Dealing with the loss of your job is difficult enough as it is, so you don't need the stress of trying to blindly develop a budget based around your best guess about benefit amounts. Although you'll have to deal with the uncertainty of a job search, you don't need to fret over the amount of unemployment insurance benefits the Wyoming Department of Employment will pay you: like other federal-state unemployment insurance programs, Wyoming sets its benefits using a strictly defined formula.
Things You'll Need
- Pay stubs or wage records
Separate your pay stubs or other record of earnings by calendar quarter, placing earnings from January, February and March in one stack, earnings from April, May and June in another stack, and so on.
Determine the last completed quarter you received wages. If it's May, midway through the second quarter, your final full quarter of earnings is the January through March quarter. This is quarter No. 1 in your calculation.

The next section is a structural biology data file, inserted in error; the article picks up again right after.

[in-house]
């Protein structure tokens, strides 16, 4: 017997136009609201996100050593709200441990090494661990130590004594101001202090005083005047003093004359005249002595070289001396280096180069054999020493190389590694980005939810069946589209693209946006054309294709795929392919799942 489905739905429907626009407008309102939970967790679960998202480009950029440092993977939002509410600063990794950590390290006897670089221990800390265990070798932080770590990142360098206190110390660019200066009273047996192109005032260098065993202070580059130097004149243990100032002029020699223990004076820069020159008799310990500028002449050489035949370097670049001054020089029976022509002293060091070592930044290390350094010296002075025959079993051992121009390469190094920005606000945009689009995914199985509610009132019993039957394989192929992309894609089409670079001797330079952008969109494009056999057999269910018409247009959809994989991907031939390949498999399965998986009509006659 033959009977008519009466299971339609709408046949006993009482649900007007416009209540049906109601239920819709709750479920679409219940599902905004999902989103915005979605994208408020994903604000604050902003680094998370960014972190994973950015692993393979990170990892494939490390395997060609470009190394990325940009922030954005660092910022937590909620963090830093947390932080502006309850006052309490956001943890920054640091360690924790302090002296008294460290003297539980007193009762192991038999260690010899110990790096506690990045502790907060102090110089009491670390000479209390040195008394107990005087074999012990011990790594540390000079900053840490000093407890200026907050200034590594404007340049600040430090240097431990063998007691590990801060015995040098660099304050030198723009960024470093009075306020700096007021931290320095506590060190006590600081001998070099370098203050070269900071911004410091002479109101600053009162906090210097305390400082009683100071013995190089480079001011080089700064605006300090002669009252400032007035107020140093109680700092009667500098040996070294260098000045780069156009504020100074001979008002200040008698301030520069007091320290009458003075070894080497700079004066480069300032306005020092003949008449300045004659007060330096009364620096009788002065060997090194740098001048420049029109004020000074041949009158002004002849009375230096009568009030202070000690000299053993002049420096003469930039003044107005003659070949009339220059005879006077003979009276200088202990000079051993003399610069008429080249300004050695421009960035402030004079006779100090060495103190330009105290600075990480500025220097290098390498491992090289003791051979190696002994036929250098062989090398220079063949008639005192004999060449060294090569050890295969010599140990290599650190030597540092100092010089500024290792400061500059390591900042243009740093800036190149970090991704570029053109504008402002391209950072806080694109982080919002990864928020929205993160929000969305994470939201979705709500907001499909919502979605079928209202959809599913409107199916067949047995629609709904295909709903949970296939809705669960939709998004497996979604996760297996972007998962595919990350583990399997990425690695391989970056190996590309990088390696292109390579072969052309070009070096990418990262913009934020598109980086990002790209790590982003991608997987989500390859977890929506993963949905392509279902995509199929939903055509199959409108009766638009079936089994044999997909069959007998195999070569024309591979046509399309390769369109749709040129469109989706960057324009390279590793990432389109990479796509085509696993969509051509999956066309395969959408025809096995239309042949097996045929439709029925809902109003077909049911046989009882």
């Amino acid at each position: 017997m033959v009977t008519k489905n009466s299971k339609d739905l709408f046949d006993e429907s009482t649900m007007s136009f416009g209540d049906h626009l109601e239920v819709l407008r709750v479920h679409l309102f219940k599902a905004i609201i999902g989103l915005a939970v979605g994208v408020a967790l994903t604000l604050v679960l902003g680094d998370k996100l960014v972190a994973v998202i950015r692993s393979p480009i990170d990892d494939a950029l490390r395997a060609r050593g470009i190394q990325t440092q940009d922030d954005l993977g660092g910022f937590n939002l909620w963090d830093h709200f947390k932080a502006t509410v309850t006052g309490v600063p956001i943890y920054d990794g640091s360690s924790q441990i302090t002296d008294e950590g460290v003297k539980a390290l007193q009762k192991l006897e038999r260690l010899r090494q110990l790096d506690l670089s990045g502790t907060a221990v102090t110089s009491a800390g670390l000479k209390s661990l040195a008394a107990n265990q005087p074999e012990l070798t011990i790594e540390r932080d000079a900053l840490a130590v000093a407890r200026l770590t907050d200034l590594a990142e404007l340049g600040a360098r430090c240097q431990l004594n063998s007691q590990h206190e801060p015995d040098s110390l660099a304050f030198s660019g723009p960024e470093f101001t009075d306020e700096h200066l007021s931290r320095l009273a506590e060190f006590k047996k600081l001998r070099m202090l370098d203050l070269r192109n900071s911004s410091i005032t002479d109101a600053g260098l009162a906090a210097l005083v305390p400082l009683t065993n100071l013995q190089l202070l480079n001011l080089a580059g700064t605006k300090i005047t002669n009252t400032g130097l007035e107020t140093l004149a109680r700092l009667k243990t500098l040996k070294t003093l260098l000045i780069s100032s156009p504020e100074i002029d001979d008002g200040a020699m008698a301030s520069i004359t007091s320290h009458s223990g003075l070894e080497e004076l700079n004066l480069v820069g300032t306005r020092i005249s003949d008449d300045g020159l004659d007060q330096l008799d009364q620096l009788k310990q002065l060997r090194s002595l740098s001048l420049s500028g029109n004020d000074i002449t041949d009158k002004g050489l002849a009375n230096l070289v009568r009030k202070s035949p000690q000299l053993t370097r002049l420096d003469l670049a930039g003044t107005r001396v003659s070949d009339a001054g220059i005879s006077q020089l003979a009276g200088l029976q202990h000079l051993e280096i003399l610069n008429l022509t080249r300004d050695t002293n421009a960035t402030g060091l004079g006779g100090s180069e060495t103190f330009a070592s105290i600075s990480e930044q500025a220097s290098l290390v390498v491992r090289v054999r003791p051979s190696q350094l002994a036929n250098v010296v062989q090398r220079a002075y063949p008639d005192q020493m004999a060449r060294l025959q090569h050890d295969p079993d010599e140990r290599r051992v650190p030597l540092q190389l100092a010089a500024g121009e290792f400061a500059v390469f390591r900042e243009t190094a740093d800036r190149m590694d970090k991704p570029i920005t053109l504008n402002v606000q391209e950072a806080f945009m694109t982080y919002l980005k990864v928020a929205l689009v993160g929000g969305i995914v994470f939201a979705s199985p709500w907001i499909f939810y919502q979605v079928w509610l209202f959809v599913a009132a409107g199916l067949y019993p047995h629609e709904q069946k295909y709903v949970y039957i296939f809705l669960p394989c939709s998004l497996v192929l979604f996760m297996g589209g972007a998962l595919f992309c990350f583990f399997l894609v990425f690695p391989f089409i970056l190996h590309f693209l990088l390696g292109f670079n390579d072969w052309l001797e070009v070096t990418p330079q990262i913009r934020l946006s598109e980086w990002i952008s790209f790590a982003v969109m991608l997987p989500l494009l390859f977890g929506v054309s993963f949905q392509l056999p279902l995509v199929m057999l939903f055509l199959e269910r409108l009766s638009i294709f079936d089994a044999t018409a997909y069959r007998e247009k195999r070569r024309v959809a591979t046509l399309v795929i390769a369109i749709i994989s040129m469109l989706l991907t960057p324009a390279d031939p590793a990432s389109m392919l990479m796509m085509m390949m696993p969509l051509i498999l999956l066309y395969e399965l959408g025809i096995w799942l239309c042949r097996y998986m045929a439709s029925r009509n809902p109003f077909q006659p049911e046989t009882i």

Arrange your stacks of pay stubs in reverse chronological order, following quarter No. 1 with the second most-recent quarter's earnings. Arrange your earnings statements until you have five full quarters of wages.
Eliminate quarter No. 1 from your calculation. Wyoming doesn't use the most recent quarter's wages when calculating your benefit amount. The four quarters remaining -- two through five -- serve as your base period.
Total the amount of money you made in each quarter during your base period, and determine the quarter in which you earned the most money.
Multiply the total earnings from the earning in which you earned the most money by 0.04. This figure is the amount of your weekly benefit. Wyoming caps its maximum benefit amount at $430 weekly as of May 2011, and the minimum benefit amount you may receive is $31.
Tips & Warnings
- If you work a part-time or temporary position, the Department of Employment may reduce your benefit amount for that week when you report your earnings, so realize that your benefit amount may still vary between weeks.
How to Calculate Unemployment
If you’re unemployed, you may be eligible for benefits. **Unemployment benefits come under the jurisdiction of individual states.** Each state has its...